• In a separate deal announced by the Knicks (Twitter link), Westchester acquired the G League rights to Duje Dukan from Capital City, Wisconsin received the rights to Travis Trice and the Go-Go got the rights to Josh Davis.
  • The NBA’s return to Seattle will be televised by ESPN, relays Jordan Ramirez of The Kings and the Warriors will square off October 5 in the first NBA game at Key Arena since the SuperSonics left for Oklahoma City a decade ago.
  • The Ball family didn’t make a good impression during its four months in Lithuania, according to Steve Gardner of USA Today. LaVar Ball pulled his sons LiAngelo and LaMelo off their BC Prinai-Skycop team with two games remaining in the season and left a lot of animosity behind. In a press release issued today by the team, coach Virginijus Seskus claims the Ball brothers were “nowhere near the level of the LKL (Lithuanian league)” and “they had no inner drive to become better.” BC Prinai-Skycop also claims that LaVar Ball took back his financial support from the team, along with shooting machines that were presented as gifts.
  • In the latest installment of her five-part series on mental health issues in the NBA, Jackie MacMullan of ESPN talks to referees about the stress they face. Joey Crawford, one of the game’s legendary officials, discusses his experience with counseling after being suspended following a 2007 confrontation with Tim Duncan.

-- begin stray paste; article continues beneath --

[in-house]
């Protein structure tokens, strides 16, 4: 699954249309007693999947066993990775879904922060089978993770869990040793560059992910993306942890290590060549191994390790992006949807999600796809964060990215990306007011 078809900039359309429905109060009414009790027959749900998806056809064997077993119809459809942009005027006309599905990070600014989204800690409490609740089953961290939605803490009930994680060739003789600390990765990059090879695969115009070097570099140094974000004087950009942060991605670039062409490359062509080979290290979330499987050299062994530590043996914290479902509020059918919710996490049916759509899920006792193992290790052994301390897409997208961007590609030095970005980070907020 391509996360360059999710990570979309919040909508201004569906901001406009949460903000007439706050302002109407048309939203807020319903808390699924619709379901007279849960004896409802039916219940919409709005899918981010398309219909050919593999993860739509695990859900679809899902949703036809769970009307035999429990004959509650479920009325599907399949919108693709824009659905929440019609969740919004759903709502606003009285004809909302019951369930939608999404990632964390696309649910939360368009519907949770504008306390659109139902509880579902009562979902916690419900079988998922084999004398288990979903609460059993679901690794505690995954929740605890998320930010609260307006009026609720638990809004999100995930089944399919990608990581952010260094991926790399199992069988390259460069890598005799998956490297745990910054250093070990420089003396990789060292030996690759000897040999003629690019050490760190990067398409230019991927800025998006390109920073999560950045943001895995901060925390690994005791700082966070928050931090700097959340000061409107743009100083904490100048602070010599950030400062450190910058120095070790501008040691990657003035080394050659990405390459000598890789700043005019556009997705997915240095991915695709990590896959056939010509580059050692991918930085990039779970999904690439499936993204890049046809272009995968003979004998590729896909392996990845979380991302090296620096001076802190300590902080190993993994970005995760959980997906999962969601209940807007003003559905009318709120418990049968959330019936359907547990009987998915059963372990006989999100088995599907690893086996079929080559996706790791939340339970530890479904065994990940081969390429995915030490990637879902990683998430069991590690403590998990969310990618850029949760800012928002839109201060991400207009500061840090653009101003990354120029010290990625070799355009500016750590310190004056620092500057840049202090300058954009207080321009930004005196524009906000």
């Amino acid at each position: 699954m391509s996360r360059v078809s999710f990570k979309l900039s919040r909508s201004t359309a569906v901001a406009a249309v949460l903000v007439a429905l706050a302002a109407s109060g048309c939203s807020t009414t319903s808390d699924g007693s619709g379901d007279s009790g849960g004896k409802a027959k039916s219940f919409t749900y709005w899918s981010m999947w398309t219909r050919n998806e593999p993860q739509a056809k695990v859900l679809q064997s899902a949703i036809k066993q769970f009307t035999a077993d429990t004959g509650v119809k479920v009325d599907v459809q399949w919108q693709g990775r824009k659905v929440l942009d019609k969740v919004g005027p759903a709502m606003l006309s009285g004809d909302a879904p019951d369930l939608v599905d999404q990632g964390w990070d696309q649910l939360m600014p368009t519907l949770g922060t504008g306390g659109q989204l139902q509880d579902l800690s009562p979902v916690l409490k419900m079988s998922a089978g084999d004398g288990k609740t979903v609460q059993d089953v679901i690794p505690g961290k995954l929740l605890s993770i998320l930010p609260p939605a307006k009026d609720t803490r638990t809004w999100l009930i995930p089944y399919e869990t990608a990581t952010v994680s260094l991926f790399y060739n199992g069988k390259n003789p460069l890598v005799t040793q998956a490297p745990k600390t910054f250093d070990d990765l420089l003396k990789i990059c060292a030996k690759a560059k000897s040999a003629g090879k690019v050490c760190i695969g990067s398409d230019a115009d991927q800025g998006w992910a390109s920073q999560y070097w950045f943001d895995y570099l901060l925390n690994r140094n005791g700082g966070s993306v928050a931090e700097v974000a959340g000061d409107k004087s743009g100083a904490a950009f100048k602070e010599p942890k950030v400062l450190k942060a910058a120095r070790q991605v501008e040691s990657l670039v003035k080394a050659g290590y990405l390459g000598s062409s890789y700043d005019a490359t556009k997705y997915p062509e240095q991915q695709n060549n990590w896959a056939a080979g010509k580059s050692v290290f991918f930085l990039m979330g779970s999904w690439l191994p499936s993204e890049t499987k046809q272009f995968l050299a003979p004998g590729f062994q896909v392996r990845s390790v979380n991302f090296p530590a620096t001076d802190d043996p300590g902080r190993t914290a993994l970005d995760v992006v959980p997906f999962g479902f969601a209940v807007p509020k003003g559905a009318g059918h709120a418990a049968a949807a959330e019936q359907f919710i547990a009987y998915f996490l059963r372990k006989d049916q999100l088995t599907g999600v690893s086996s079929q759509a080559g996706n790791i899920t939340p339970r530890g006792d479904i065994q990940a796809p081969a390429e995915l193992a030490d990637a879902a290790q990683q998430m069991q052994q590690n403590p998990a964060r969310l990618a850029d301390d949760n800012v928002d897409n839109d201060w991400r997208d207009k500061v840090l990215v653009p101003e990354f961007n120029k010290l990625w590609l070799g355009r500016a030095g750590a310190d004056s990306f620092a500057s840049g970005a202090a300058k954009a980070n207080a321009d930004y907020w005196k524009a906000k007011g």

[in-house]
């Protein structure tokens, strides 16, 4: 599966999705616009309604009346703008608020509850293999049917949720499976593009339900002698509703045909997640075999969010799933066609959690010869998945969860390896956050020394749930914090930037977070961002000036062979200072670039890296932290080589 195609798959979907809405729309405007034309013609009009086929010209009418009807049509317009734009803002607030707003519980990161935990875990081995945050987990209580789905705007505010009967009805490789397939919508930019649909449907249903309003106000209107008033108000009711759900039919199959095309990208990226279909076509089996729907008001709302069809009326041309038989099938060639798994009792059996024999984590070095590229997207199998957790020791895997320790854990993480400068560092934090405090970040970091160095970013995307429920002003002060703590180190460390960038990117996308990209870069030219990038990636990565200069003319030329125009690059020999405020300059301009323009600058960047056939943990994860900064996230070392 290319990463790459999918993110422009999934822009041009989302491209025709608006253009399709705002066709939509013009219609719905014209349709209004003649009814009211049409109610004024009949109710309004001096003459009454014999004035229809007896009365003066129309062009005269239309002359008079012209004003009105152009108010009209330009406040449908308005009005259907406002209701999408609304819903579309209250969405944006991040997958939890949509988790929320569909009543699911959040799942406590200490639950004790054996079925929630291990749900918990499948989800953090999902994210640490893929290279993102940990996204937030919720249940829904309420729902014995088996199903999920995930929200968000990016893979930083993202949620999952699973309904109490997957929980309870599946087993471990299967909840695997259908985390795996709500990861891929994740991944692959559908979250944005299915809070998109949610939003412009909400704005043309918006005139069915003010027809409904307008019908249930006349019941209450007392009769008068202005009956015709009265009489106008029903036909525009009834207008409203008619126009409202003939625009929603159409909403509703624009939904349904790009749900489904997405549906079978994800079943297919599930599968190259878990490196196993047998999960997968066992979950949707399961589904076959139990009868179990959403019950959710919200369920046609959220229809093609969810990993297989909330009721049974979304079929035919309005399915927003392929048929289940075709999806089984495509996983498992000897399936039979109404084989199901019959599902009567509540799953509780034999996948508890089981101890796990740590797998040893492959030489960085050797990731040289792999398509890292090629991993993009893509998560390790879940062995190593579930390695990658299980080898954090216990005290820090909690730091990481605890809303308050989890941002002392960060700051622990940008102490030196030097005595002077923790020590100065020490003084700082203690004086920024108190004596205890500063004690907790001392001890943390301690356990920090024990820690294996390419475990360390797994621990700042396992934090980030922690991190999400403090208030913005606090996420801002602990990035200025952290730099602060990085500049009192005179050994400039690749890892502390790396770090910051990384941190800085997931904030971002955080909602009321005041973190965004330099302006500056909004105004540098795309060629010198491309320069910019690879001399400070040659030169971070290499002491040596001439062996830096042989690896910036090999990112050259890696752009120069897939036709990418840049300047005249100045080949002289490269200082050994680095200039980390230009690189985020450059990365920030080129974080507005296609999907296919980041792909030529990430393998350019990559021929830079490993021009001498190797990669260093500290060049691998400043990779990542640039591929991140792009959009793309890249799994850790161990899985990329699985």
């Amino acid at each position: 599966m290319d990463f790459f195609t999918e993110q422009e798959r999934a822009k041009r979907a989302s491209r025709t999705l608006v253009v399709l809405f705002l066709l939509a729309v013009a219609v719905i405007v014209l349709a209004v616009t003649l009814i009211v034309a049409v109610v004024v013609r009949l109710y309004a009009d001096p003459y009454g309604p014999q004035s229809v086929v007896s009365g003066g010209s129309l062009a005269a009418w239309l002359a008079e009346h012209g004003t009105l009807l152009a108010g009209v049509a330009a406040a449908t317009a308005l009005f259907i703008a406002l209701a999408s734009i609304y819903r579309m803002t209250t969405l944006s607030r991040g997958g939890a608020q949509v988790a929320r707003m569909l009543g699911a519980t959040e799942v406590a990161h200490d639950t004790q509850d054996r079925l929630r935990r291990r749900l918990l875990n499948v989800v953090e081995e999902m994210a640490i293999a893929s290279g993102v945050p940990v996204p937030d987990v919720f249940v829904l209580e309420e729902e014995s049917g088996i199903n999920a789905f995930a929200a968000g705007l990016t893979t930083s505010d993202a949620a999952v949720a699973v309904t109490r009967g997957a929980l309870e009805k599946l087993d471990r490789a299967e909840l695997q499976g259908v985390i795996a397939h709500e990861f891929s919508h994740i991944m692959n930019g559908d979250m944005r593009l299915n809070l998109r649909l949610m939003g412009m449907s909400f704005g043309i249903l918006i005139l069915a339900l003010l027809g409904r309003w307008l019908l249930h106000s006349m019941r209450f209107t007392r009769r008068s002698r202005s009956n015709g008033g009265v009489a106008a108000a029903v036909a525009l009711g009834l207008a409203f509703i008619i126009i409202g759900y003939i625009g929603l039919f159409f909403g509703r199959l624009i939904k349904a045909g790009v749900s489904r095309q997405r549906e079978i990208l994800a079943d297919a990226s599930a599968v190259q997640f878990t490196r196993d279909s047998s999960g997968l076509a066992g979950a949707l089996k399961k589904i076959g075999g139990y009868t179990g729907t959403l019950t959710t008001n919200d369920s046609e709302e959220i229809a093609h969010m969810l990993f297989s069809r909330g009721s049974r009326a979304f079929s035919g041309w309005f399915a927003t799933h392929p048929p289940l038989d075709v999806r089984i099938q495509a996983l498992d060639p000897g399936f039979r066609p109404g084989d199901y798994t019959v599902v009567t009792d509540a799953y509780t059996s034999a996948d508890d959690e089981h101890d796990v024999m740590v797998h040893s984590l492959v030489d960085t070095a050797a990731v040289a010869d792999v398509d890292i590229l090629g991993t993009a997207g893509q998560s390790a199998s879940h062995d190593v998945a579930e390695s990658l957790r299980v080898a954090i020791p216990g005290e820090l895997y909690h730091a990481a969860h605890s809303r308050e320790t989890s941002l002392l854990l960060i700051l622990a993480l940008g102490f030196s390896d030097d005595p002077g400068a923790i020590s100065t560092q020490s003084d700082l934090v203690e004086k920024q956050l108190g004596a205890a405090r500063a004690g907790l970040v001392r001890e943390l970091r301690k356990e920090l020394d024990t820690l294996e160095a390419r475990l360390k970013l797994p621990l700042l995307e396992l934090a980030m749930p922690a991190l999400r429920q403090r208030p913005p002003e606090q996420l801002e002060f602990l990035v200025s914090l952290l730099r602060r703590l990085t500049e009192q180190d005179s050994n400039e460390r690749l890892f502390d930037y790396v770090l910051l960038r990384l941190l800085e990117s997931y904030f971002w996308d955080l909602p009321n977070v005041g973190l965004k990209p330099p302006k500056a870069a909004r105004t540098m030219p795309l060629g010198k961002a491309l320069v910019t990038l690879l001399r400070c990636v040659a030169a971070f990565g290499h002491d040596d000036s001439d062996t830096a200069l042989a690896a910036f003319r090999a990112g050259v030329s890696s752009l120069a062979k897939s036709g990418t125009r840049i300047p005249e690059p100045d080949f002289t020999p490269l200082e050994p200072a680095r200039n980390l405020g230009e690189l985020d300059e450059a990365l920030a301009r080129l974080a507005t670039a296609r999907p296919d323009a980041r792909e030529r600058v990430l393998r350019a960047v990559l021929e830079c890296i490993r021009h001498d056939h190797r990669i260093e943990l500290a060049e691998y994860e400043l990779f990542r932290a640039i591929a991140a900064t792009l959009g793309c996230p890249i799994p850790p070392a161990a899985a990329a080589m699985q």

And-Ones: Mental Health, Rookie Extensions, BIG3

The mental health of NBA players has become a more frequent topic of conversation over the last year, with stars like DeMar DeRozan and Kevin Love speaking out about their own battles with issues like depression and anxiety. ESPN’s Jackie MacMullan is taking a deep dive into the subject this week with a five-part series on mental health and the NBA.

The first installment of MacMullan’s series featured some fascinating tidbits about individual players, along with an interesting note about the disagreement between the union and some team owners about how mental health issues ought to be handled. According to MacMullan, the player’s union insists that mental health treatment remain confidential, but multiple NBA owners want access to their players’ files, given their level of investment in those players. The NBA has sided with the players on issues of confidentiality.

For those interested in the subject, the second and third pieces in MacMullan’s series have also been published and are worth checking out. Parts four and five will go up later this week.

Here’s more from around the basketball world:

  • Which of the players eligible for rookie scale extensions this year are the best candidates to receive new deals? Tom Ziller of breaks it down, noting that Karl-Anthony Towns and Kristaps Porzingis are the only viable candidates for maximum-salary extensions now that Devin Booker has signed one.
  • Teams who lose a star player or find themselves trending downward after years of playoff contention should think long and hard before committing to tanking, according to Spencer Davies of Basketball Insiders, who makes the case that an all-out tank isn’t always the best path for a rebuilding team to take.
  • The BIG3 announced several awards for its 2018 season, including Corey Maggette for MVP, Al Harrington for the “Too Hard to Guard” award, and – of course – Gary Payton for the title of Best Trash Talker (all Twitter links).